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A deletion in the chemokine receptor 5 (CCR5) gene is associated with tickborne encephalitis
Linköping University, Department of Clinical and Experimental Medicine, Molecular Virology . Linköping University, Faculty of Health Sciences.
Department of Medicine Karolinska University Hospital Huddinge.
Linköping University, Department of Clinical and Experimental Medicine. Linköping University, Faculty of Health Sciences.
Linköping University, Faculty of Health Sciences. Linköping University, Department of Clinical and Experimental Medicine, Clinical Microbiology . Östergötlands Läns Landsting, Centre for Laboratory Medicine, Department of Clinical Microbiology.
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2008 (English)In: Journal of Infectious Diseases, ISSN 0022-1899, Vol. 197, no 2, 266-269 p.Article in journal (Refereed) Published
Abstract [en]

Tickborne encephalitis (TBE) virus infections can be asymptomatic or cause moderate to severe injuries of the central nervous system. Why some individuals develop severe disease is unknown, but a role for host genetic factors has been suggested. To investigate whether chemokine receptor CCR5 is associated with TBE, CCR5Δ32 genotyping was performed among Lithuanian patients with TBE (n = 129) or with aseptic meningoencephalitis (n = 76) as well as among control subjects (n = 134). We found individuals homozygous for CCR5Δ32 (P = .026) only among patients with TBE and a higher allele prevalence among patients with TBE compared with the other groups studied. CCR5Δ32 allele prevalence also increased with the clinical severity of disease. © 2007 by the Infectious Diseases Society of America. All rights reserved.

Place, publisher, year, edition, pages
2008. Vol. 197, no 2, 266-269 p.
Keyword [en]
Alleles Encephalitis, Tick-Borne/epidemiology/*genetics/physiopathology *Gene Deletion Gene Frequency *Genetic Predisposition to Disease Homozygote Humans Lithuania/epidemiology Meningoencephalitis/genetics Receptors, CCR5/*genetics Severity of Illness In
National Category
Medical and Health Sciences
URN: urn:nbn:se:liu:diva-43369DOI: 10.1086/524709Local ID: 73655OAI: diva2:264228
Available from: 2009-10-10 Created: 2009-10-10 Last updated: 2010-04-27Bibliographically approved
In thesis
1. Host genetic risk factors to viral diseases - a double-edged sword: Studies of norovirus and tick-borne encephalitis virus
Open this publication in new window or tab >>Host genetic risk factors to viral diseases - a double-edged sword: Studies of norovirus and tick-borne encephalitis virus
2010 (English)Doctoral thesis, comprehensive summary (Other academic)
Abstract [en]

It is today well known that the outcome of a certain infection depends on factors of both the host and the pathogen. Studies of host genetic susceptibility to infectious diseases aim to increase the understanding of why some individuals are more susceptible than others, to a certain infection. Knowledge of genetic susceptibility to a viral disease may be used in development of new therapeutic means, and also to recognize individuals who are at increased risk of severe symptoms if infected with a pathogen. It seems however that a risk factor for one disease may play a protective role in another situation; like a double-edged sword.

In this thesis I have studied genetic factors affecting susceptibility to norovirus (NoV) and factors affecting the risk of developing tick-borne encephalitis (TBE) after infection with TBE virus (TBEV). NoV is the cause of the “winter vomiting disease”, affecting millions of people every year, and causing up to 200,000 fatalities among children in developing countries, each year. It is today recognized that the secretor status of an individual, i.e. the ability to express ABO blood groups and related antigens, in secretions and on mucosa, affect the risk of being infected by NoV. By studying authentic NoV outbreaks in Denmark, Spain and Sweden and by comparing the secretor status of affected and unaffected individuals we were able to confirm that secretor status have indeed great impact on susceptibility to some NoV strains, but also that there are strains circulating, which infect individuals regardless of secretor status.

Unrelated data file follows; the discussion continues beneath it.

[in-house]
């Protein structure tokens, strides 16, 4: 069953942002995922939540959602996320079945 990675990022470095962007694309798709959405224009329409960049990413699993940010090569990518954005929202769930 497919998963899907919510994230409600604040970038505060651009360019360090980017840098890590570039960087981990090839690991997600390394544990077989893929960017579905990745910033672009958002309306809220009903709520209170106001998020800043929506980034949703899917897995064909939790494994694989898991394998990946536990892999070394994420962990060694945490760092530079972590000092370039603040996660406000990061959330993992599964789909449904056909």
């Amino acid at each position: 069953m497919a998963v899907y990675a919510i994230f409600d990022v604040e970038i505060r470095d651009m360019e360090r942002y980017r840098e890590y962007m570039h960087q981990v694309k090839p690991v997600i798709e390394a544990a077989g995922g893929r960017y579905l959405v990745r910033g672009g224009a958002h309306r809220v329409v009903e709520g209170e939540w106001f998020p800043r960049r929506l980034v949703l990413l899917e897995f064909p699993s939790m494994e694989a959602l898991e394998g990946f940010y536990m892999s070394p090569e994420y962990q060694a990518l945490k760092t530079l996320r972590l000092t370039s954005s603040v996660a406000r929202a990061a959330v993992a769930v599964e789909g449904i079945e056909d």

TBEV is endemic in many parts of Europe and Asia but studies have shown that 70-95% of all infections are asymptomatic or sub-clinical. Some individuals do however develop TBE, a severe disease including meningitis or encephalitis with or without myelitis. Also, many patients suffer from long-time sequelae and TBEV infections may in worst case be fatal. The reason for difference in disease outcome is not known and we have chosen to study if genetic factors affecting the immune response may play a role in disease outcome. To do this we used a prospectively collected Lithuanian material with samples from patients with TBE, AME (aseptic meningoencephalitis) and matched healthy controls. So far we have found that a deletion in chemokine receptor 5 (CCR5), a gene encoding a receptor involved in cell migration, is a risk factor for developing disease. We have also data showing that toll-like receptor 3 (TLR3), a receptor recognizing double stranded RNA (dsRNA), which is a product of TBEV replication, may instead of being protective increase the risk of TBE.

Place, publisher, year, edition, pages
Linköping: Linköping University Electronic Press, 2010. 77 p.
Linköping University Medical Dissertations, ISSN 0345-0082 ; 1183
National Category
Microbiology in the medical area
urn:nbn:se:liu:diva-54923 (URN)978-91-7393-393-3 (ISBN)
Public defence
2010-05-28, Berzeliussalen, Campus US, Linköpings universitet, Linköping, 09:00 (English)
Available from: 2010-04-27 Created: 2010-04-22 Last updated: 2010-04-27Bibliographically approved

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